Authors: Gauti B. Eggertsson and Paul Krugman

Publication: The Quarterly Journal of Economics. vol. 127, no. 3. pp. 1469-1513

Date: August 2012


In this article we present a simple new Keynesian–style model of debt-driven slumps—that is, situations in which an overhang of debt on the part of some agents, who are forced into rapid deleveraging, is depressing aggregate demand. Making some agents debt-constrained is a surprisingly powerful assumption. Fisherian debt deflation, the possibility of a liquidity trap, the paradox of thrift and toil, a Keynesian-type multiplier, and a rationale for expansionary fiscal policy all emerge naturally from the model. We argue that this approach sheds considerable light both on current economic difficulties and on historical episodes, including Japan’s lost decade (now in its 18th year) and the Great Depression itself. (JEL Codes: E32, E52, E62)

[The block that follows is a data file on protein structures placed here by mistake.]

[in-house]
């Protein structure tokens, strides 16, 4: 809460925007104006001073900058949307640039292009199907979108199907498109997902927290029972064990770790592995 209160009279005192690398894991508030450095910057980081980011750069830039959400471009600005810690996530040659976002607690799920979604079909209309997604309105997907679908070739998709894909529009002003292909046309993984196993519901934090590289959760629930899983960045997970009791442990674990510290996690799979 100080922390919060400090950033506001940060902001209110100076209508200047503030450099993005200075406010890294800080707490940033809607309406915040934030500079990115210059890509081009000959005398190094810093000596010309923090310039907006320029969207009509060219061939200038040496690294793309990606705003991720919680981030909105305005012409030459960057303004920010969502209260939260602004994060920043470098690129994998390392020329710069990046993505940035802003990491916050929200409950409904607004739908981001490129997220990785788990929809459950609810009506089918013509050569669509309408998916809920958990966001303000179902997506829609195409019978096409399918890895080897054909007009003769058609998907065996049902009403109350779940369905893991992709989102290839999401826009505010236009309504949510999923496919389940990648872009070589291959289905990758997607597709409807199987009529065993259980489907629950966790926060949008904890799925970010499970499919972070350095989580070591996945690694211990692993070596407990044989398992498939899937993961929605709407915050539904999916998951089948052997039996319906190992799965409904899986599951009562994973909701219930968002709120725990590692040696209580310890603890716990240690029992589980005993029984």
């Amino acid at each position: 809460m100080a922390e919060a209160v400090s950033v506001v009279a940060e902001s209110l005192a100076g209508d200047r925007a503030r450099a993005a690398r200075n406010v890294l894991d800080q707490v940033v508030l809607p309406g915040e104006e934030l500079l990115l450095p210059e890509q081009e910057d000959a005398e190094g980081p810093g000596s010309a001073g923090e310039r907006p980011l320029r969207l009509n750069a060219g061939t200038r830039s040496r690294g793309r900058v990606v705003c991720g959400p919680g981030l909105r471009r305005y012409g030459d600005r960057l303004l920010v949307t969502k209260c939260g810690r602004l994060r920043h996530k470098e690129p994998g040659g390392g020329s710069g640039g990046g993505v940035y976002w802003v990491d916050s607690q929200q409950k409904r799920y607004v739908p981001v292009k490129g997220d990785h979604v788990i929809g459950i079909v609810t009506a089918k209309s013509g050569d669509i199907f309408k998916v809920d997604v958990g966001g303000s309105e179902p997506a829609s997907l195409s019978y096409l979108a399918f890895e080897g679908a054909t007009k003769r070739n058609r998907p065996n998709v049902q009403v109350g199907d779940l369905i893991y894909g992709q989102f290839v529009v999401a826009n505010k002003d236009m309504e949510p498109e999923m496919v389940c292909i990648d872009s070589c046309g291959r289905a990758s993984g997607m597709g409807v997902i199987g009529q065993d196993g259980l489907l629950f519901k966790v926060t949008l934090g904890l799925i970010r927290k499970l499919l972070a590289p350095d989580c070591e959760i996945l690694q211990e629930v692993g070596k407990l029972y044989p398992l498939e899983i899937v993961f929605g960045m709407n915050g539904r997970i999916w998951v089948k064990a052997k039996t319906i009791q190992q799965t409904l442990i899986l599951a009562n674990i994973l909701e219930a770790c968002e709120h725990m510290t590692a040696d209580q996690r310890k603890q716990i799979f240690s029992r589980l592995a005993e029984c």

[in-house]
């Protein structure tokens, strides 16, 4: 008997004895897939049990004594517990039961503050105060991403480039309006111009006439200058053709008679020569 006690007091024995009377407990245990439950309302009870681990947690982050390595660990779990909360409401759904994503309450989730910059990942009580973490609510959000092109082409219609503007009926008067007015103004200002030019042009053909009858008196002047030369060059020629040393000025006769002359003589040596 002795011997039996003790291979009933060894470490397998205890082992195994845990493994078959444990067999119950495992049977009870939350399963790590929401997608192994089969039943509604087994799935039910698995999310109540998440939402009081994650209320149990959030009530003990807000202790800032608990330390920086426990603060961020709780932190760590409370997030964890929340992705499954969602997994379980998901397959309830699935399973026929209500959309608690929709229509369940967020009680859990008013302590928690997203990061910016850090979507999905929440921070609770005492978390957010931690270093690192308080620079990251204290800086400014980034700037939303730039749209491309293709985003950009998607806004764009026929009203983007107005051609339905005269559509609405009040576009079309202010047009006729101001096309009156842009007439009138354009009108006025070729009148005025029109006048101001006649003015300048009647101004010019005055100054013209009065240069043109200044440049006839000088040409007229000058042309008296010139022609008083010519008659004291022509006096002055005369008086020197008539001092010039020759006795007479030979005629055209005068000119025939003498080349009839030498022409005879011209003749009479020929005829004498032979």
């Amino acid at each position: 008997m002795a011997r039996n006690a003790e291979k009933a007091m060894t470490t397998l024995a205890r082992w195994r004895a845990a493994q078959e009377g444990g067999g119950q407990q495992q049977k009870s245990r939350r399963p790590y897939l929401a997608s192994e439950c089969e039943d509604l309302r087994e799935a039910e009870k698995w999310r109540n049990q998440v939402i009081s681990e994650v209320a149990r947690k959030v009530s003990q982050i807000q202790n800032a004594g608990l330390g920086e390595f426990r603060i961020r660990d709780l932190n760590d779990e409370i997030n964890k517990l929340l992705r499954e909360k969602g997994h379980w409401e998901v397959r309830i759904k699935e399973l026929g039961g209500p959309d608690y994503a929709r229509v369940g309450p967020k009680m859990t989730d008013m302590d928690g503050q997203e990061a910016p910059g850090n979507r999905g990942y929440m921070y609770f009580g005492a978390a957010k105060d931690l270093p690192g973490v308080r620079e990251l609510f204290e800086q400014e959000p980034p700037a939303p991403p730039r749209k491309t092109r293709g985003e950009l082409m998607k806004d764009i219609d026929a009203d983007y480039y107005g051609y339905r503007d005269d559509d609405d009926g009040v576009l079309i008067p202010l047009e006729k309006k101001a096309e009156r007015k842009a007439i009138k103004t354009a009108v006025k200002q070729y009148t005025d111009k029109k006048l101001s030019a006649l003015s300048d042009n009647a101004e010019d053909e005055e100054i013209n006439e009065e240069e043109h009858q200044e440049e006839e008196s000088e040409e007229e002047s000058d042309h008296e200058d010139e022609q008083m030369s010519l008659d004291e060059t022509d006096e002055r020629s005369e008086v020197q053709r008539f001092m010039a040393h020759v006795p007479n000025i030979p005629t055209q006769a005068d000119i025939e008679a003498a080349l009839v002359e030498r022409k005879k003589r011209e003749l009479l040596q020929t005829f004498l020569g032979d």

Link: Debt, Deleveraging, and Liquidity Trap: A Fisher-Minsky-Koo Approach (PDF)